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If English is not your first language, we require IELTS 6.5 overall, or equivalent, with a score of 5.5 in all other components.
A research degree doesn't have a taught structure, giving you the chance to investigate your chosen topic in real depth and reach a profound understanding. In communicating that understanding, through a thesis or other means, you have a rare opportunity to generate knowledge. A research degree allows you to develop new high-level skills, enhance your professional development and build new networks. It can open doors to many careers.
We understand that deciding where and what to study is a very important decision for you. We’ll make all reasonable efforts to provide you with the courses, services and facilities as described on our website. However, if we need to make material changes, for example due to significant disruption, or in response to COVID-19, we’ll let our applicants and students know as soon as possible.
Components are the blocks of study that make up your course. A component may have a set module which you must study, or a number of modules from which you can choose.
Each component has a status and carries a certain number of credits towards your qualification.
|Status||What this means|
||You must take the set module for this component and you must pass. No failure can be permitted.
|Core with Options
||You can choose which module to study from the available options for this component but you must pass. No failure can be permitted.|
||You must take the set module for this component. There may be limited opportunities to continue on the course/be eligible for the qualification if you fail.|
|Compulsory with Options
||You can choose which module to study from the available options for this component. There may be limited opportunities to continue on the course/be eligible for the qualification if you fail.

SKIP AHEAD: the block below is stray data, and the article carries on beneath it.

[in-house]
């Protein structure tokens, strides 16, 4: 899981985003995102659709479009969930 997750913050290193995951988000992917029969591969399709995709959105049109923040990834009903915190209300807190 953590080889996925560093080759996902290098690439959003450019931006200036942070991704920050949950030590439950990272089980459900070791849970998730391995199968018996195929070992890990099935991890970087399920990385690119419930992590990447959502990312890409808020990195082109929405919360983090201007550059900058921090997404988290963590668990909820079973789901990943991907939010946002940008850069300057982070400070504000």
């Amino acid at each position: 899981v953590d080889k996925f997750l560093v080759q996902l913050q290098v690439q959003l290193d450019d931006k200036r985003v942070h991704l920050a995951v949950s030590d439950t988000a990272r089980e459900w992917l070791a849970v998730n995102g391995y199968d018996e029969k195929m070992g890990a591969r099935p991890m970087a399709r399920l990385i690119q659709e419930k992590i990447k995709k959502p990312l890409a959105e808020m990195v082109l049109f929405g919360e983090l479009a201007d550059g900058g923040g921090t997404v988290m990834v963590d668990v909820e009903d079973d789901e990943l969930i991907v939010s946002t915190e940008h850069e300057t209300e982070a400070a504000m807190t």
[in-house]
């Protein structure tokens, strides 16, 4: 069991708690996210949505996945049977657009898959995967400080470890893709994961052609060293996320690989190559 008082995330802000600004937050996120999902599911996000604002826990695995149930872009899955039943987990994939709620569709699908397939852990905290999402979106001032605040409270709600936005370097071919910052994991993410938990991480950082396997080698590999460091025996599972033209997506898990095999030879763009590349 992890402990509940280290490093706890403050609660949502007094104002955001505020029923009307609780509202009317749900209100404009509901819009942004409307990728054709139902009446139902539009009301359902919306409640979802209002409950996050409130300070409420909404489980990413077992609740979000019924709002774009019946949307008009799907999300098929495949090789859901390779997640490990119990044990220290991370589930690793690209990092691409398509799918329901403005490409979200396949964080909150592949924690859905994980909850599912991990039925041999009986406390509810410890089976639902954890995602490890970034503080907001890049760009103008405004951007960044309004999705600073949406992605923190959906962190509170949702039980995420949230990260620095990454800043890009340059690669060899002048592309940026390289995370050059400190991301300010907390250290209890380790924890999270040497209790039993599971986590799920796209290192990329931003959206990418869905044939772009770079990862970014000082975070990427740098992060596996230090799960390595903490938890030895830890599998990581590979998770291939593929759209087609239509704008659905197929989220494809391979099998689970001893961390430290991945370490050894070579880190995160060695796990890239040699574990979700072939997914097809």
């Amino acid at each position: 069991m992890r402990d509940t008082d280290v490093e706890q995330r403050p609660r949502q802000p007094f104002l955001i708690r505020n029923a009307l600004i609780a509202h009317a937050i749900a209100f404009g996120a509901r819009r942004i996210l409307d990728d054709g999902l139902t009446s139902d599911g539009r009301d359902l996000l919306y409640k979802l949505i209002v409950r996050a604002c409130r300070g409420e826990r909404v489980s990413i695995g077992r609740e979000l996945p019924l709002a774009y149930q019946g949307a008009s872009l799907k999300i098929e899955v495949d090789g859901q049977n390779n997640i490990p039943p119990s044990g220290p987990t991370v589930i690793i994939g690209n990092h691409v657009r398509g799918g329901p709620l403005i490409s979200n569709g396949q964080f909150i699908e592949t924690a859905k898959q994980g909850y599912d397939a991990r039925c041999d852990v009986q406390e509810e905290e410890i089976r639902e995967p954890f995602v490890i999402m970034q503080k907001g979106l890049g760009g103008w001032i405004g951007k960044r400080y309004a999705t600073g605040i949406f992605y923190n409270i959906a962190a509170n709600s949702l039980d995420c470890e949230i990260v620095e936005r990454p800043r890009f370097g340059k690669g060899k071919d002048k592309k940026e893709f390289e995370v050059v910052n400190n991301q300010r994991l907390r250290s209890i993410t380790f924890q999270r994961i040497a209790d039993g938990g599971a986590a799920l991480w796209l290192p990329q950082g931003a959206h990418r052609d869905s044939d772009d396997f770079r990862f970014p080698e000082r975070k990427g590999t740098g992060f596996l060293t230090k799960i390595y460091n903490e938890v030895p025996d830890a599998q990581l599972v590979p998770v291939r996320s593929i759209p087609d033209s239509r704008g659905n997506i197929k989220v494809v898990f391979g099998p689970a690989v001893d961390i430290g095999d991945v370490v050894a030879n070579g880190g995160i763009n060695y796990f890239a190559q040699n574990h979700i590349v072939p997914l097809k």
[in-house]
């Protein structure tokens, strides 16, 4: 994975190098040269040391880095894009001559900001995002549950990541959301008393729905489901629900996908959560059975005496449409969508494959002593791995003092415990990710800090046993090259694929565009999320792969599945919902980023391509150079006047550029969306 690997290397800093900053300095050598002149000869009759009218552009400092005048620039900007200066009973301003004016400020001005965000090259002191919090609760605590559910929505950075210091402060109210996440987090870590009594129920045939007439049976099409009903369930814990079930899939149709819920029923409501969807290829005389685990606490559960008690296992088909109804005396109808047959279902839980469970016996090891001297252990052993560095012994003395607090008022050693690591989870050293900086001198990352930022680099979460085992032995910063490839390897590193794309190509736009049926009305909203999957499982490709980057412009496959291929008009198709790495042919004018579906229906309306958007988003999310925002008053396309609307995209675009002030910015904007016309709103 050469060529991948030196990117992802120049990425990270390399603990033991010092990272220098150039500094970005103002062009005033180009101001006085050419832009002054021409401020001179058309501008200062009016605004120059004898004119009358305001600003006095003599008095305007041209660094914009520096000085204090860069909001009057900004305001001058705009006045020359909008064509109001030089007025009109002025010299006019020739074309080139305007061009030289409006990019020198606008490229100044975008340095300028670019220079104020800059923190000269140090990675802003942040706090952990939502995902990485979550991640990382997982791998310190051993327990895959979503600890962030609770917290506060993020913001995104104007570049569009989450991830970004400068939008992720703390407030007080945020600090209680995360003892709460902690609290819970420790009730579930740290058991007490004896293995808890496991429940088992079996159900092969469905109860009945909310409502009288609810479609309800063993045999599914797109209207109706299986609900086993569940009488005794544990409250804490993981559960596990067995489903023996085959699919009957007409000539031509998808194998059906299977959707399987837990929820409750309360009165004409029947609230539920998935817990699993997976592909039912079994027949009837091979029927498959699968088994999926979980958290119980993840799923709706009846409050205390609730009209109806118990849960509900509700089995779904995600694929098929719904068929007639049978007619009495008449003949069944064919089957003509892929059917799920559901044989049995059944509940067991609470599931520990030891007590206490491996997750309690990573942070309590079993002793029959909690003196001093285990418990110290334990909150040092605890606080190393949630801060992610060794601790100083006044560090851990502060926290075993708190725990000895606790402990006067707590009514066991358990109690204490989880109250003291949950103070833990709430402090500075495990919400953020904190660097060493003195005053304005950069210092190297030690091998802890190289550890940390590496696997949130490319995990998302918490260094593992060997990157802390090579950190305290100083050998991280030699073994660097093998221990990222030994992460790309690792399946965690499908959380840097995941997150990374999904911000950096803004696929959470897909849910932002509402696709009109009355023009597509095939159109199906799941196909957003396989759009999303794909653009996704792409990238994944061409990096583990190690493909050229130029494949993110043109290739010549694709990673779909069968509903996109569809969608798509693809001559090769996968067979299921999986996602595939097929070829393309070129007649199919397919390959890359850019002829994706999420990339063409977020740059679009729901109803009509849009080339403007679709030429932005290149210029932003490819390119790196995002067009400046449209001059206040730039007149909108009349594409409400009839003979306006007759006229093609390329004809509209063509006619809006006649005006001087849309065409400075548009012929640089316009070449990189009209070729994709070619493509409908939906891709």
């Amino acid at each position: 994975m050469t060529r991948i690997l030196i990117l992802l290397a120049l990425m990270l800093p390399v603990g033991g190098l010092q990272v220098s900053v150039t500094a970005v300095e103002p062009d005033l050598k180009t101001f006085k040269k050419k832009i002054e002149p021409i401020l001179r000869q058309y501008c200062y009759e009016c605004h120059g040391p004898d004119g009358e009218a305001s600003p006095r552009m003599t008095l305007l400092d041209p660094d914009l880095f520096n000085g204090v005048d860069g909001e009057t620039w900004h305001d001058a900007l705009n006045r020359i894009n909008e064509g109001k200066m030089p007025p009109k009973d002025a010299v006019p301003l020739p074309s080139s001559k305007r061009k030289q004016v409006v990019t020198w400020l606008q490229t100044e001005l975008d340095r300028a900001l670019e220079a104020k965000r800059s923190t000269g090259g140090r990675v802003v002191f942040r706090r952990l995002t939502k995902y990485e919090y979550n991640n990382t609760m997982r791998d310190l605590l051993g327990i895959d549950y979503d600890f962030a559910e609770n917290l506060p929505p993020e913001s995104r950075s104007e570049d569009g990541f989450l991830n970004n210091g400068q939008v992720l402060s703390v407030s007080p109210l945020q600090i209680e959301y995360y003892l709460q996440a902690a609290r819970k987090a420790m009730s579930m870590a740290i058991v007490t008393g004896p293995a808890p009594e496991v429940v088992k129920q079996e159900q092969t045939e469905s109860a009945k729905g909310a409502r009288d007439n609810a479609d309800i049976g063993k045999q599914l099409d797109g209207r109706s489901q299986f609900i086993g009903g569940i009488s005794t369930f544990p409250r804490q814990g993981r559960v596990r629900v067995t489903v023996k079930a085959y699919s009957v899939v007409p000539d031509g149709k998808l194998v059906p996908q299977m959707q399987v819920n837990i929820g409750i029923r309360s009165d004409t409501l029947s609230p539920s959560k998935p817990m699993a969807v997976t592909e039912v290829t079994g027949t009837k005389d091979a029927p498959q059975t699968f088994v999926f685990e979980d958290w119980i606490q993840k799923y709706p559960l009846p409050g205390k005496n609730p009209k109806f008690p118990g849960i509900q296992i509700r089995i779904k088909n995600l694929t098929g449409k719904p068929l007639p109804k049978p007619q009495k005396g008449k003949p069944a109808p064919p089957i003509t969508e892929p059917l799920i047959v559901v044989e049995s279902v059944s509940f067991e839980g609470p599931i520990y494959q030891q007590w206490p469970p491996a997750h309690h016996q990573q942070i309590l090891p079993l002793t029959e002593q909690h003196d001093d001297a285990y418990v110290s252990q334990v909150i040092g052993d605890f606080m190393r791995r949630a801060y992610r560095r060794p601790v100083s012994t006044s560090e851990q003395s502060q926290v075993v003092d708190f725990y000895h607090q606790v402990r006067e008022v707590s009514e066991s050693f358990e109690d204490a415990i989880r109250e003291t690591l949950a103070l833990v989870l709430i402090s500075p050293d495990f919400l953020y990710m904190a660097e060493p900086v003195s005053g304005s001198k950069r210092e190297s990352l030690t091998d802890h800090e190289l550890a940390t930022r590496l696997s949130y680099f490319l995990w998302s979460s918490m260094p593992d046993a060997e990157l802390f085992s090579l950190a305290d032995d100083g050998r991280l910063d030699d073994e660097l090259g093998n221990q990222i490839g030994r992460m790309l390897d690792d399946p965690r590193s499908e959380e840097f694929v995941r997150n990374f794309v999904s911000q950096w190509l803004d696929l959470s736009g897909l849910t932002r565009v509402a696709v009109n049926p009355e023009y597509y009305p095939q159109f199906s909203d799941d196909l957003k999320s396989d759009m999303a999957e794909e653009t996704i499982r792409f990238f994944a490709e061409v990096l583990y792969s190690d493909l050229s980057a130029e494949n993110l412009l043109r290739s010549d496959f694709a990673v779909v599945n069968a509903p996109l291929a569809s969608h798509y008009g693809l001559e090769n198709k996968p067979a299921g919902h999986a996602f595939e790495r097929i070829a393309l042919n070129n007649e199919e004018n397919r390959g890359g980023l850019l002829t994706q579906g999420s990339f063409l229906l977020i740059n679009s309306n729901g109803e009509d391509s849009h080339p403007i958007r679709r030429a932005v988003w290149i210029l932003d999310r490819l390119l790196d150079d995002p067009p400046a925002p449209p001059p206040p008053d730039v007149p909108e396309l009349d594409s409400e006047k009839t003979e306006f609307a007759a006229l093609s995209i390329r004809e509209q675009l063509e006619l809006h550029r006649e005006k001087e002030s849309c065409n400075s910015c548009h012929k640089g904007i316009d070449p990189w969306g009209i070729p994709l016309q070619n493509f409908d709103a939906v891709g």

||You can choose which module to study from the available options for this component. There may be limited opportunities to continue on the course/be eligible for the qualification if you fail.|
The modules that are available for you to choose for each component will depend on several factors, including which modules you have chosen for other components, which modules you have completed in previous years of your course, and which term the module is taught in.
Modules are the individual units of study for your course. Each module has its own set of learning outcomes and assessment criteria and also carries a certain number of credits.
In most cases you will study one module per component, but in some cases you may need to study more than one module. For example, a 30-credit component may comprise of either one 30-credit module, or two 15-credit modules, depending on the options available.
Modules may be taught at different times of the year and by a different department or school to the one your course is primarily based in. You can find this information from the module code. For example, the module code HR100-4-FY means:
The department or school the module will be taught by.
In this example, the module would be taught by the Department of History.
|The module number.||
The UK academic level of the module.
A standard undergraduate course will comprise of level 4, 5 and 6 modules - increasing as you progress through the course.
A standard postgraduate taught course will comprise of level 7 modules.
A postgraduate research degree is a level 8 qualification.
The term the module will be taught in.
The aim of undertaking your MPhil is to train as an independent researcher who can critically assess other research work, and have a comprehensive knowledge of at least one area.
Our MPhil programme is usually two-years' duration.
You must attend two formal supervisory board meetings each year where you submit literature reviews and research reports to the Board members prior to the meeting. At these meetings, such documents are discussed with you and your progress is assessed.